Using correlated HVGs for further data exploration

We visualize the expression profiles of the correlated HVGs with a heatmap (Figure 12). All expression values are mean-centred for each gene to highlight the relative differences in expression between cells. If any subpopulations were present, they would manifest as rectangular “blocks” in the heatmap, corresponding to sets of genes that are systematically up- or down-regulated in specific groups of cells. This is not observed in Figure 12, consistent with the lack of strong substructure. There may be a subpopulation of Fos and Jun-negative cells, but it is poorly defined given the small numbers of cells and genes involved.

chosen <- unique(c(var.cor$gene1[sig.cor], var.cor$gene2[sig.cor]))
norm.exprs <- exprs(sce)[chosen,,drop=FALSE]
heat.vals <- norm.exprs - rowMeans(norm.exprs)
library(gplots)
heat.out <- heatmap.2(heat.vals, col=bluered, symbreak=TRUE, trace='none', cexRow=0.6)

**Figure 12:** Heatmap of mean-centred normalized log-expression
values for correlated HVGs in the HSC dataset. Dendrograms are formed by
hierarchical clustering on the Euclidean distances between genes (row)
or cells
(column).

Figure 12: Heatmap of mean-centred normalized log-expression values for correlated HVGs in the HSC dataset. Dendrograms are formed by hierarchical clustering on the Euclidean distances between genes (row) or cells (column).

We also apply dimensionality reduction techniques to visualize the relationships between cells. This is done by constructing a PCA plot from the normalized log-expression values of the correlated HVGs (Figure 13). Cells with similar expression profiles should be located close together in the plot, while dissimilar cells should be far apart. We only use the correlated HVGs in plotPCA because any substructure should be most pronounced in the expression profiles of these genes. Even so, no clear separation of cells into distinct subpopulations is observed.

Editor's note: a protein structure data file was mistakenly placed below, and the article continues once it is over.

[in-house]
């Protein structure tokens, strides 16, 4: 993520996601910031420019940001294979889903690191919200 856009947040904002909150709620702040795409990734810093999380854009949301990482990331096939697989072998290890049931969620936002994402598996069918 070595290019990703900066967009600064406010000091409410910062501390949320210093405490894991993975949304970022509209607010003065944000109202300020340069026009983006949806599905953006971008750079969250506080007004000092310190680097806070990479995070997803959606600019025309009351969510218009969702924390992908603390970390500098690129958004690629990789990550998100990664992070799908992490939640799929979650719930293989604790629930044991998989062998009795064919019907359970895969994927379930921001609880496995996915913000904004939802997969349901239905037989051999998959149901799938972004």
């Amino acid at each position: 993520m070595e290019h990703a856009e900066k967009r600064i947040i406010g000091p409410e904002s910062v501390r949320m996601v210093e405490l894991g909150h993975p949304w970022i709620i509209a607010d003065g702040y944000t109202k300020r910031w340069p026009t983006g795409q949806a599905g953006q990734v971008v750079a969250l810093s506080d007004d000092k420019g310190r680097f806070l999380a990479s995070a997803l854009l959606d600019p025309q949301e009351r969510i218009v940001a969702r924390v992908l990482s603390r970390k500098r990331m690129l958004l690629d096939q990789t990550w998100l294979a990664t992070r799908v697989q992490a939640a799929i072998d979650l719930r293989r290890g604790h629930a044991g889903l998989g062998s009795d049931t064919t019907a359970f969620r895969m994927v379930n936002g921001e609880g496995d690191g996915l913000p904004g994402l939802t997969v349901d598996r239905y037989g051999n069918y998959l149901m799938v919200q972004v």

plotPCA(sce, exprs_values="exprs", colour_by="total_features",
    feature_set=chosen) + fontsize

**Figure 13:** PCA plot constructed from normalized log-expression
values of correlated HVGs, where each point represents a cell in the HSC
dataset. First and second components are shown, along with the
percentage of variance explained. Bars represent the coordinates of the
cells on each axis. Each cell is coloured according to its total number
of expressed
features.

Figure 13: PCA plot constructed from normalized log-expression values of correlated HVGs, where each point represents a cell in the HSC dataset. First and second components are shown, along with the percentage of variance explained. Bars represent the coordinates of the cells on each axis. Each cell is coloured according to its total number of expressed features.

On a related note, we only show the first two components that contribute most to the variance in Figure 13. Additional components can be visualized by increasing the ncomponents argument in plotPCA to construct pairwise plots. The percentage of variance explained by each component can also be obtained by running plotPCA with return_SCESet=TRUE, and then calling reducedDimension on the returned object. This information may be useful for selecting high-variance components (possibly corresponding to interesting underlying factors) for further examination.

Another widely used approach is the t-stochastic neighbour embedding (t-SNE) method (Van der Maaten and Hinton 2008). t-SNE tends to work better than PCA for separating cells in more diverse populations. This is because the former can directly capture non-linear relationships in high-dimensional space, whereas the latter must represent them (suboptimally) as linear components. However, this improvement comes at the cost of more computational effort and complexity. In particular, t-SNE is a stochastic method, so users should run the algorithm several times to ensure that the results are representative, and then set a seed to ensure that the chosen results are reproducible. It is also advisable to test different settings of the “perplexity” parameter as this will affect the distribution of points in the low-dimensional space. This is demonstrated below in Figure 14, though no consistent substructure is observed in all plots.